You'd think that with one puck, 12 players, and a sheet of ice, there would be a limit to the number of permutations.
Hockey, as its practitioners keep saying, is a simple game.
Until you make the playoffs and it isn't.
There are indeed a dizzying number of tactical and strategic options, and the Montreal Canadiens and Tampa Bay Lightning will surely be exploring some of them in Game 2 of their series Friday (7 p.m., CBC, RDS).
In the postseason, he who is able to adjust usually wins, and the Lightning – penned in their end for long stretches in Game 1 by a Montreal team that has only intermittently shown a strong possession game this season – will attempt to tweak their approach.
"I just think we could have had a little better poise under pressure in some instances. It was a combination, I don't think our D were moving it fast enough, I don't think our forwards were helping out," coach Jon Cooper said. "I think we played right in to Montreal's game plan."
On the off-day, the Lightning practised their break-outs, neutral-zone regroups and zone entries, Cooper is evidently considering options to deal with the more-aggressive-than-usual Montreal fore-check in Game 1.
Because the Lightning's Ondrej Palat is a game-time decision (Cooper said he's unlikely to play), the first new wrinkle the Habs may have to deal with is a lineup that includes 11 forwards and seven defencemen, an uncommon set-up that the Bolts have used in nearly half their games this year.
"It gives you a little different dynamic," Cooper said.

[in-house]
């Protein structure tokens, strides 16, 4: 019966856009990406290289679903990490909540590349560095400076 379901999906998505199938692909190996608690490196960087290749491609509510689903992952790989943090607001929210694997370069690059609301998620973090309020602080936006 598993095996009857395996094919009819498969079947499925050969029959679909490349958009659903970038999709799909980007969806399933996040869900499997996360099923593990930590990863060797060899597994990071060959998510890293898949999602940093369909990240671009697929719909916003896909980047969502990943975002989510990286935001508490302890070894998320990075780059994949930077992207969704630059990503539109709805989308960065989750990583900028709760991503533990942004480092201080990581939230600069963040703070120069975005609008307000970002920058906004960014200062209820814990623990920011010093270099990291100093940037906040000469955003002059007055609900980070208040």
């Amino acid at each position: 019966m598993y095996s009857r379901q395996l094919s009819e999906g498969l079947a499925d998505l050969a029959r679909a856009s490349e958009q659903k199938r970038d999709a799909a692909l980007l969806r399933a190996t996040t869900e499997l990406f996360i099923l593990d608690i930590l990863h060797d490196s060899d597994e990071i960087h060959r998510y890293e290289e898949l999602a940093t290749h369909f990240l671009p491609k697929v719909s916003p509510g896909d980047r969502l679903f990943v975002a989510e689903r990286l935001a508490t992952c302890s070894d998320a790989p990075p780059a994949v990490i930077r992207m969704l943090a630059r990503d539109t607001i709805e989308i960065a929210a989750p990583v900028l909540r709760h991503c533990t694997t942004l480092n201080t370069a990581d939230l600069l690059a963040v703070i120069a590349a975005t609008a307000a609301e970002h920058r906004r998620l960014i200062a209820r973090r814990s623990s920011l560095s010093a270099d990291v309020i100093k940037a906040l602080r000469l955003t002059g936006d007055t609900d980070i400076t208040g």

Anders Lindback is expected to start in goal once again, he will face Carey Price, the Habs will likely ice the same lineup as Game 1, although injury returnee Brandon Prust, who was on the ice for a pair of Tampa goals, may be bumped down from the second line, where he played most of the night, to a more sheltered role.
One of the things Montreal will surely try to replicate from game one is the relentless pressure it applied to Tampa's defencemen and the neutral-zone back-pressure it used to decent effect – though the game ended 5-4, the Habs had a decided advantage in shots and scoring chances – earlier in the week.
"It forces them to skate into us as defencemen, it takes away their time from trying to move laterally. If we do create a loose puck or even a turnover, we're all close together for tight support and going the other way," said Montreal defenceman Josh Gorges.
The veteran blueliner allowed that reproducing the game one approach is "easy in theory, maybe" but that in reality the challenges are constant.
While teams can bring in-game adjustments during television timeouts and intermissions, it's hard to do it on the bench and impossible to do it on the ice.
"That's why I think it's so important to be the team that dictates the pace of play, dictates what's going on. If you play on your heels, sitting back and allowing them to do what they're doing, now you're forcing yourself to make adjustments," he said.